e-mail me with any questions.
    "He who makes things with his hands is a laborer, he who makes things with his hands and his head is a craftsman, he who makes things with his hands, his head, and his heart is an artist."
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  12. #11
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    First of all, wishicould, let me say that there is no way you could ask too many questions of our members. That is a big reason this forum exists in the first place. So that we may all learn from one another.

    I think you guys have done a great job in laying out the ground work for wishicould.

    Euc's and madmike's advice is especially well said.

    I have been carrying for almost 12 years now, here in Nevada, and I usually carry OWB in an Andrews Leather Hybrid Saddle holster. However, in the summer, it's difficult to conceal OWB in Las Vegas.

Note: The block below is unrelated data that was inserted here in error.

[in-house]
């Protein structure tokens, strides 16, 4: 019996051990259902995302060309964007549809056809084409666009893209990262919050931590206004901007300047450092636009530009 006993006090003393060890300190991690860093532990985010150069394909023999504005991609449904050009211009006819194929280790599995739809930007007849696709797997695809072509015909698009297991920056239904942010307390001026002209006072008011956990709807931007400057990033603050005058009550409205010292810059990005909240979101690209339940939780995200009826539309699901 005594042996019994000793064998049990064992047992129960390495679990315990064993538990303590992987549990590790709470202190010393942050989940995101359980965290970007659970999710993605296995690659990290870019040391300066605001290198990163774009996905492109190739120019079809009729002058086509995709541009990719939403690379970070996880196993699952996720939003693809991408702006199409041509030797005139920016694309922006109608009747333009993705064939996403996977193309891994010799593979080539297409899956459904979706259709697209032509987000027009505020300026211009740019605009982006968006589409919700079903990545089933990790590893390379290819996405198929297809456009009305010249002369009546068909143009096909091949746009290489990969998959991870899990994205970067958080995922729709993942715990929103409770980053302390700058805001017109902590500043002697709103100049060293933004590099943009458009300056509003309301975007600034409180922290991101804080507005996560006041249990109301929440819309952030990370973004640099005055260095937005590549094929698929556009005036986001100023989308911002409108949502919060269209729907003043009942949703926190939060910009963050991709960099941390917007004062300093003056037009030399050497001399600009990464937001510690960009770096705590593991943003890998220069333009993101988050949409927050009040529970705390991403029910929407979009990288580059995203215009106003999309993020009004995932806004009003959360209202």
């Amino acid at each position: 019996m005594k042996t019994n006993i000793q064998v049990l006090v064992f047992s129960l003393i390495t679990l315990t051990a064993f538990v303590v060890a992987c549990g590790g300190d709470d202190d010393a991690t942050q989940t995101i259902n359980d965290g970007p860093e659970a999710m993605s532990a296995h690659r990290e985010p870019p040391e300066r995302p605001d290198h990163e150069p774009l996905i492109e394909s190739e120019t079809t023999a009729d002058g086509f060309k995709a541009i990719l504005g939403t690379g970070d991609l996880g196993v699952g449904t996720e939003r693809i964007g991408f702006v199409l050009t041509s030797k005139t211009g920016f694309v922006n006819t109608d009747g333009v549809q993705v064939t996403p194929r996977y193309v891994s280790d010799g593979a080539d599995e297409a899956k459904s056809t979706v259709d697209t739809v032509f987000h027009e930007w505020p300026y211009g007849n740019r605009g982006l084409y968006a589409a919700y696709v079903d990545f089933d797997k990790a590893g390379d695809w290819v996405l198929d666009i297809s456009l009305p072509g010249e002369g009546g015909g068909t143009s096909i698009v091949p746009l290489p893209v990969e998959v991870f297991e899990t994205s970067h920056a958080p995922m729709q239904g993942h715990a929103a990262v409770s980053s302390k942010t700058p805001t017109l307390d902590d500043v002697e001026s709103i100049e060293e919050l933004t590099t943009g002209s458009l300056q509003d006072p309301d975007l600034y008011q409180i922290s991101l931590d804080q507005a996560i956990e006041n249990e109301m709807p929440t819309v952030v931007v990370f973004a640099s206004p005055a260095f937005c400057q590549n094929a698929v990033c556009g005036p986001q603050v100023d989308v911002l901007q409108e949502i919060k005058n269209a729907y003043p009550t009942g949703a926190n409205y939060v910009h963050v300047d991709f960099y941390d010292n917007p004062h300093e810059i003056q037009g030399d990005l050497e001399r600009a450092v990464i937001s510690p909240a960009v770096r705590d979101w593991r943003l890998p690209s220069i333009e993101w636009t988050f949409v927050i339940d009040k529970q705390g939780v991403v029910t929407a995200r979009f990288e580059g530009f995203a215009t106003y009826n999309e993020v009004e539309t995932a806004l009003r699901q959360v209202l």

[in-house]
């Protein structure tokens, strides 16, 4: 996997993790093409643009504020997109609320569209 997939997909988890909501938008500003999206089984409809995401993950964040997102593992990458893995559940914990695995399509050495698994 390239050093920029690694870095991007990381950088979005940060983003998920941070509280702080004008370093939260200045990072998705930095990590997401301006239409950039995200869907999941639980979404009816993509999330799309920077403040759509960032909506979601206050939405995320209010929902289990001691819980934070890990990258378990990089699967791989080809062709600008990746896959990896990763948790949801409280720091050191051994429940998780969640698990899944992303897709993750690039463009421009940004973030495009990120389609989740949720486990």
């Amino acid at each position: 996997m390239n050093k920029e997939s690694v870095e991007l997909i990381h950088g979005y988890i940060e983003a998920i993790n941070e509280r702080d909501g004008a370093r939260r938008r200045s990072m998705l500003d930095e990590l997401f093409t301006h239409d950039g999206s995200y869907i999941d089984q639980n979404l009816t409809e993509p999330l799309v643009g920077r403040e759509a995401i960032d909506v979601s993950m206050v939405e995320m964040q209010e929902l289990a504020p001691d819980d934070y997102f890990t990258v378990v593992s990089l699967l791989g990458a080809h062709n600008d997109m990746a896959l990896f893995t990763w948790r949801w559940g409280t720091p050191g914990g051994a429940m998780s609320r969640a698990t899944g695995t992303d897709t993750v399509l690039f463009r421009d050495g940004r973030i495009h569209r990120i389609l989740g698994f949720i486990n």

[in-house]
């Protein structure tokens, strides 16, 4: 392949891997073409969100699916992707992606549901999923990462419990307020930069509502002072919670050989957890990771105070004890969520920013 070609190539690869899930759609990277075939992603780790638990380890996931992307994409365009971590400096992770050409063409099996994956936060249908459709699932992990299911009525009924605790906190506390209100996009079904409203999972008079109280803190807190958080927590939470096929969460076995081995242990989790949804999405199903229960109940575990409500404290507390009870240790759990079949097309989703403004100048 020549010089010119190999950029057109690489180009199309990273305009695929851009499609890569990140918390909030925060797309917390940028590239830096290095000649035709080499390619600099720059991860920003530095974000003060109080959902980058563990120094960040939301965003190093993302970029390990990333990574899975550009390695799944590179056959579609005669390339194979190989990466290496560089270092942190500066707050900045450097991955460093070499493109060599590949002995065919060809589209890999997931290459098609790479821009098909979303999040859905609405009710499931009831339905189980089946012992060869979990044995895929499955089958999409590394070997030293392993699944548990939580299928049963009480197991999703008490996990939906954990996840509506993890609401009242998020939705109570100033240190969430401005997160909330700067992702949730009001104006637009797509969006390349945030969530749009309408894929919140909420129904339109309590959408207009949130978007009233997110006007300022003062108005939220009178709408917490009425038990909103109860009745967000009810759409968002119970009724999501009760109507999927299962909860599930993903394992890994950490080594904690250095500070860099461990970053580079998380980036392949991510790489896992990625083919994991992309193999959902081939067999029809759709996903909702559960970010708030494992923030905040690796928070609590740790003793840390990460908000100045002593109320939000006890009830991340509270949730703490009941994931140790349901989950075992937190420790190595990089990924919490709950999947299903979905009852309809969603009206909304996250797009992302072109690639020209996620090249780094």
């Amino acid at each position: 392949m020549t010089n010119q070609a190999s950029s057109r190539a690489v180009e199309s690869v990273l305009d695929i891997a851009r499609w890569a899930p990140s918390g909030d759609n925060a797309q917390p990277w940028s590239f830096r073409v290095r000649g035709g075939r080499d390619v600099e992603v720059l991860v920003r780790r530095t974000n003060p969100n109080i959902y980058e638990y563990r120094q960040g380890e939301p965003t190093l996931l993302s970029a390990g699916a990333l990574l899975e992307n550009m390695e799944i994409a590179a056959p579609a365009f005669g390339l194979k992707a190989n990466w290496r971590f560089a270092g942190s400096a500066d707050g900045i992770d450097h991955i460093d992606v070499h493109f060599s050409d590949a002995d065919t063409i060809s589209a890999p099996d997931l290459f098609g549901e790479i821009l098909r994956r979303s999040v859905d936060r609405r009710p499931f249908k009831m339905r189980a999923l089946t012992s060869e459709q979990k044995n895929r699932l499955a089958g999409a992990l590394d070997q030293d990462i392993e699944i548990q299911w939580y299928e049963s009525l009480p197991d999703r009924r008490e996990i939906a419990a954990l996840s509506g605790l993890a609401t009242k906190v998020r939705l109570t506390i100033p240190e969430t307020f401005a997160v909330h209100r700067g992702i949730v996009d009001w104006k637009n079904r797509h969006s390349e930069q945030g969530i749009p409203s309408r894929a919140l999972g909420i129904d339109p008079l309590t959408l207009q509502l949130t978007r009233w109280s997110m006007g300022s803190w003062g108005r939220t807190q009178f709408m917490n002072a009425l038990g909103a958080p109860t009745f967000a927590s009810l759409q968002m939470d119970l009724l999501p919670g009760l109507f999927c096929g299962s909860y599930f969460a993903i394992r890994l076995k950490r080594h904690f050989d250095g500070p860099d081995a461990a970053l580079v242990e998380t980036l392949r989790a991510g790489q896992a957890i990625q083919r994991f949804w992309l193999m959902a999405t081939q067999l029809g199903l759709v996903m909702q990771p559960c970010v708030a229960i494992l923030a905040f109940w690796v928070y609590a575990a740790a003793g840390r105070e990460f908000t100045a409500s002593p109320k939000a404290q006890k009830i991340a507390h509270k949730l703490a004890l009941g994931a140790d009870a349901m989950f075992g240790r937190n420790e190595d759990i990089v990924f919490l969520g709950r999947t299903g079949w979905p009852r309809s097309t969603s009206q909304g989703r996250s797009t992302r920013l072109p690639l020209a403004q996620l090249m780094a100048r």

My IWB holster is an Andrews Leather, McDaniel II with the body sheild. They conceal either my full size 1911, or my compact 1911, very well, during the summer, under nothing more than a loose t-shirt.

    As has been said, don't skimp your money when it comes to a good belt and holster combination. It's money well spent.
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    Senior Member Array .45acp's Avatar
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    See BTW at bottom

    Wish

    Same situation here, I've been around firearms since I was a kid but new to defensive and cc.
    I was also concerned about cocked and locked and the good people here made the same suggestion as to cocked and locked empty so I've been doing that for a few days to put my mind at ease. I was worried seeing the hammer back on the big 1911 but haven't had any issues yet. I still carry my Mak cocked and locked but de-cocked, it will still fire but has a very heavy Double Action pull on the first round.